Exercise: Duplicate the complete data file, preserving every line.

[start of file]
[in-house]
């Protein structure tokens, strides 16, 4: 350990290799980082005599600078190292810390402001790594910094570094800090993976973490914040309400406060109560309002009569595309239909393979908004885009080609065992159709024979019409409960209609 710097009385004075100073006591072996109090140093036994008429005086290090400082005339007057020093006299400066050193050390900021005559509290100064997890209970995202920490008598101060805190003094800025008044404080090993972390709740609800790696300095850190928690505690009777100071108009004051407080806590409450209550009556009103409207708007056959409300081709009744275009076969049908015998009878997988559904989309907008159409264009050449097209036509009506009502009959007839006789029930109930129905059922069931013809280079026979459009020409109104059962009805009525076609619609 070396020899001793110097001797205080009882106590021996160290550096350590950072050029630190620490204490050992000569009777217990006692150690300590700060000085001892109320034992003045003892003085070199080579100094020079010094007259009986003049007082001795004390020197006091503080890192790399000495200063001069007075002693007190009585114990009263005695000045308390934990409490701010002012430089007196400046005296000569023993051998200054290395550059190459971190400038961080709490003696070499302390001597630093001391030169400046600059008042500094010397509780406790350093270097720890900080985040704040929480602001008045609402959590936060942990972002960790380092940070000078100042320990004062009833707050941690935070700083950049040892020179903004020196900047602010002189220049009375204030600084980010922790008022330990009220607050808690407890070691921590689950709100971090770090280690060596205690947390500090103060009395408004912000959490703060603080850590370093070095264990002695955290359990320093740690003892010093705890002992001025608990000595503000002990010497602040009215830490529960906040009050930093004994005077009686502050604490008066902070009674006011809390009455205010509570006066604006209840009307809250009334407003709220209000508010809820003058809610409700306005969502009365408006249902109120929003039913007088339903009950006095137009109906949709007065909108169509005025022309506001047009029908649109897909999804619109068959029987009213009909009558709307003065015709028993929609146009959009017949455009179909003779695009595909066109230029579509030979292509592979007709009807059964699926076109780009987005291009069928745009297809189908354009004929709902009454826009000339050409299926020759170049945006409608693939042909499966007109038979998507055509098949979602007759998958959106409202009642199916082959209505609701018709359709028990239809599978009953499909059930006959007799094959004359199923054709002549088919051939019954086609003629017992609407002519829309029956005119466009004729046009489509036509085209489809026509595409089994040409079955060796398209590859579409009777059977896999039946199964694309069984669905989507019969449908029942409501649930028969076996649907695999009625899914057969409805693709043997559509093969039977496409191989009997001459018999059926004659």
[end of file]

[in-house]
């Protein structure tokens, strides 16, 4: 350990290799980082005599600078190292810390402001790594910094570094800090993976973490914040309400406060109560309002009569595309239909393979908004885009080609065992159709024979019409409960209609 710097009385004075100073006591072996109090140093036994008429005086290090400082005339007057020093006299400066050193050390900021005559509290100064997890209970995202920490008598101060805190003094800025008044404080090993972390709740609800790696300095850190928690505690009777100071108009004051407080806590409450209550009556009103409207708007056959409300081709009744275009076969049908015998009878997988559904989309907008159409264009050449097209036509009506009502009959007839006789029930109930129905059922069931013809280079026979459009020409109104059962009805009525076609619609 070396020899001793110097001797205080009882106590021996160290550096350590950072050029630190620490204490050992000569009777217990006692150690300590700060000085001892109320034992003045003892003085070199080579100094020079010094007259009986003049007082001795004390020197006091503080890192790399000495200063001069007075002693007190009585114990009263005695000045308390934990409490701010002012430089007196400046005296000569023993051998200054290395550059190459971190400038961080709490003696070499302390001597630093001391030169400046600059008042500094010397509780406790350093270097720890900080985040704040929480602001008045609402959590936060942990972002960790380092940070000078100042320990004062009833707050941690935070700083950049040892020179903004020196900047602010002189220049009375204030600084980010922790008022330990009220607050808690407890070691921590689950709100971090770090280690060596205690947390500090103060009395408004912000959490703060603080850590370093070095264990002695955290359990320093740690003892010093705890002992001025608990000595503000002990010497602040009215830490529960906040009050930093004994005077009686502050604490008066902070009674006011809390009455205010509570006066604006209840009307809250009334407003709220209000508010809820003058809610409700306005969502009365408006249902109120929003039913007088339903009950006095137009109906949709007065909108169509005025022309506001047009029908649109897909999804619109068959029987009213009909009558709307003065015709028993929609146009959009017949455009179909003779695009595909066109230029579509030979292509592979007709009807059964699926076109780009987005291009069928745009297809189908354009004929709902009454826009000339050409299926020759170049945006409608693939042909499966007109038979998507055509098949979602007759998958959106409202009642199916082959209505609701018709359709028990239809599978009953499909059930006959007799094959004359199923054709002549088919051939019954086609003629017992609407002519829309029956005119466009004729046009489509036509085209489809026509595409089994040409079955060796398209590859579409009777059977896999039946199964694309069984669905989507019969449908029942409501649930028969076996649907695999009625899914057969409805693709043997559509093969039977496409191989009997001459018999059926004659």